• It is said that the Durium acetate was developed in Europe during the First World War, to protect aeroplane noses agains dust, heat, cold and moist and it seems that after the war new uses were found - I saw once advertisements for rain coats and garden furniture made of Durium. During the 1920s it seems that the durium acetate was used to make unbreakable gramophone records, like Worldecho - a rather stiff cardboard layer with a durium surface,  produced in England. These records were produced for only six months and then it was withdraw from the market, as the records easily split into two halves if you dropped it.
The Tuck's Gramophone Record I got in my collection is catalogued as series D no. 14 and its matrix number is P 58   - It belongs to one of the first series as it was first mentioned in a september 1929 magazine entitled Musical Opinion and Music Trades, which reads in its regular columns:
Messrs. Raphael Tuck are responsible for an amusing and interesting innovation in the shape of gramophone record picture postcards. Measuring 3-inch, these discs play for one minute and cost 3d each.  Several series are already available, and I have heard admirable demonstrations of  „Auld Lang Syne“, „Ye Banks and Braes“, „Annie Laurie“, „Bonnie Banks of Loch Lomond“.  Besides these songs there are orchestral records and cornet and saxophone solos.  One immediate result of these postcards has been the installation of portable gramophones in the smaller stations to demonstrate them!    Musical Opinion and Music Trades (september 1929): 

My copy is one of those "cornet solos" and I played it once at my 1930s portable Columbia gramophone.  Its sound is rather low-fi and it plays for almost one minute. 

Achterzijde Tuck's Gramophone Record Postcard No. 14 "The Old Folks At Home" (ca. 1929) ( collection: Hans Koert)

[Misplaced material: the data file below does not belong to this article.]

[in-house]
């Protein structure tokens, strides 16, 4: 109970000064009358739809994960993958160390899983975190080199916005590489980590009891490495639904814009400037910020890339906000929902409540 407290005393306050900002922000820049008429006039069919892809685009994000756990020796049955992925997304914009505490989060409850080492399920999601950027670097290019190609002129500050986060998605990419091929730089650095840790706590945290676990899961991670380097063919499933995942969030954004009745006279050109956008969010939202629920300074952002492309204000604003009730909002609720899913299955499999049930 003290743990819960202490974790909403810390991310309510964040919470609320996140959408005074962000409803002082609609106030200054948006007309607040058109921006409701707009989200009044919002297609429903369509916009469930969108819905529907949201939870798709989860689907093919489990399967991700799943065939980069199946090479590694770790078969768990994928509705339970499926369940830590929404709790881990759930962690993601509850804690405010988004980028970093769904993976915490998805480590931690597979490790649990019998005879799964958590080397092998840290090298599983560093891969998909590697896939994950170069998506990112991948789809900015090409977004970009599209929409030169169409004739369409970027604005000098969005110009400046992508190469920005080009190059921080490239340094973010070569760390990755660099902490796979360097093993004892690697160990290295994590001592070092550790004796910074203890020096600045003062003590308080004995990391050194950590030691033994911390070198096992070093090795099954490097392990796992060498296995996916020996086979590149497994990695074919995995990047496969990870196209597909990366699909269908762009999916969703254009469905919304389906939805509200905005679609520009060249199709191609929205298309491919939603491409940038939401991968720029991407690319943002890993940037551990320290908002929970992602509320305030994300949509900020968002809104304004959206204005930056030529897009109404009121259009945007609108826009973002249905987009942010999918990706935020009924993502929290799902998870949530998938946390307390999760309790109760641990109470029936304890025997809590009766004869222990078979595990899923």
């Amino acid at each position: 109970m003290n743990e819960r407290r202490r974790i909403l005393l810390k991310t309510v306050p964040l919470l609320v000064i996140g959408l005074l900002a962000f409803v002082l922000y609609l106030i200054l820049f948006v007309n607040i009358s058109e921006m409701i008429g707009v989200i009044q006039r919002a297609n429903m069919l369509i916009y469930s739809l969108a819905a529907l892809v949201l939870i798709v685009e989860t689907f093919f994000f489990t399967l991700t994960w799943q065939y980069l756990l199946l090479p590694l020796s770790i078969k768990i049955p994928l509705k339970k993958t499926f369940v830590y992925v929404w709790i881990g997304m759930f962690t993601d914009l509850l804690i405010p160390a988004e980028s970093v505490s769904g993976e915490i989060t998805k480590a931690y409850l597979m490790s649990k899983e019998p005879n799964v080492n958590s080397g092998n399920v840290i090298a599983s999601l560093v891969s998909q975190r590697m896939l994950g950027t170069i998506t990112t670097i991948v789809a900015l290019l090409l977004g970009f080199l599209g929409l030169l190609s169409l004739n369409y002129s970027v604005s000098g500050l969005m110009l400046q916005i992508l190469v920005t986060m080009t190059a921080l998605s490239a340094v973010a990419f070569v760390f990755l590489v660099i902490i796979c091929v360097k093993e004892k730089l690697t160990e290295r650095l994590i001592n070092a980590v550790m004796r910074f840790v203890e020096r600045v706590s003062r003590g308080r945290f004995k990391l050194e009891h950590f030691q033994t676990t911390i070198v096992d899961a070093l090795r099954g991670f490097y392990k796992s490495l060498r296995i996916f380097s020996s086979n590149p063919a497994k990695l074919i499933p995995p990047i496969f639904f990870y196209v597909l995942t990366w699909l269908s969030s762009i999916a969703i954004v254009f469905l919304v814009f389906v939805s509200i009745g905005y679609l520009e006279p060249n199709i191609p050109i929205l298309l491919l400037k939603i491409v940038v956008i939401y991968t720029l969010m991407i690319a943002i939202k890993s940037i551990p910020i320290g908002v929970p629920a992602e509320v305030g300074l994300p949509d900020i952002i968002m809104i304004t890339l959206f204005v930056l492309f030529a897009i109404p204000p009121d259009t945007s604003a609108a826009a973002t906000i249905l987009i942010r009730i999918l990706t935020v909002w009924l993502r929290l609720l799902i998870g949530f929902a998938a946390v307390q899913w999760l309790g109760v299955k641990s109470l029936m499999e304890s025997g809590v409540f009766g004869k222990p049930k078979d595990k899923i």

There is one remarkable point to mention.  Like I told you before about the "updating" of the regular post card with the London Marble Arch photo from early 1900s which were still used during the late 1910s, Tuck liked to recycle ....  And even the postcards, used to stick on the small gramophone record, were published before and might have been dead stock for years. I found a copy of the original post card, entitled Watching for Father, a painting of the Scottish artist Scott Rankin, who was active in Scotland as a painter late nineteen century.

Watching for Father - Scott Rankin. (Tuck's Post Card ca. 1910)

If you compare the reverse sites of both cards you'll learn that the blue lettering was printed later and features information about the record itself - the red / brown print learns more about the original Oilette Post Card no. 3368 which must have been dead stock from the 1910s or later. 

Hans Koert
author of the Hit of the Week-Durium Discographies

This Keep (it) Swinging blog must been one of my last ones, as I received some bad news about my health. Within a few day a course of chemotherapy will start.  I started the Keep (it) Swinging blog February 2006, more then eight years ago, as the and later upgraded up to ; all topgerther more then 1800 contributions about jazz, jazz-related music and early sound reproducton, like the flexible records from the 1930s ( Hit of the Week, Goodson and so on). 

An almost complete survey of all Keep (it) Swinging blogs can be find at and in the menu at the right of the  My concert blogs can are linked at my concert blog: en

Hope to see you back in a few months ......

Keep (it) Swinging

This final blog has also been posted at the the Flexible Records blog and the Hit of the Week blog     

Hans Koert

The rare Tuck's Gramophone record Post cards, released for the first time late 1920s, is a sought after colletor's item for picture disc collectors. The small gramophone stick on the Tuck post card, an amusing and interesting innovation (ad late 1920s) seems to have been made of a Durium-like acetate ..... It seems that the short lived record label Worldecho might have been the missing link ..... . 

This contribution might be one of my last blogs.  Due to severe health problems I'll have to stop publishing. Since February 2006 more then 1800 Keep (it) Swinging blogs have been published.  Thanks for reading it. Hope to see you back later if the recovery brings me health and energy.
Keep (it) Swinging

Keep Swinging (old) Oscar Aleman Choro Music Flexible Records Hit of the Week-Durium Friends of the Keep Swinging blog Keep Swinging Contributions Hans Koert
n It Up  - a record  that was meant to have that dancing spirit, that groove-to-the-music, turn-it-up vibe.

No comments:

Post a Comment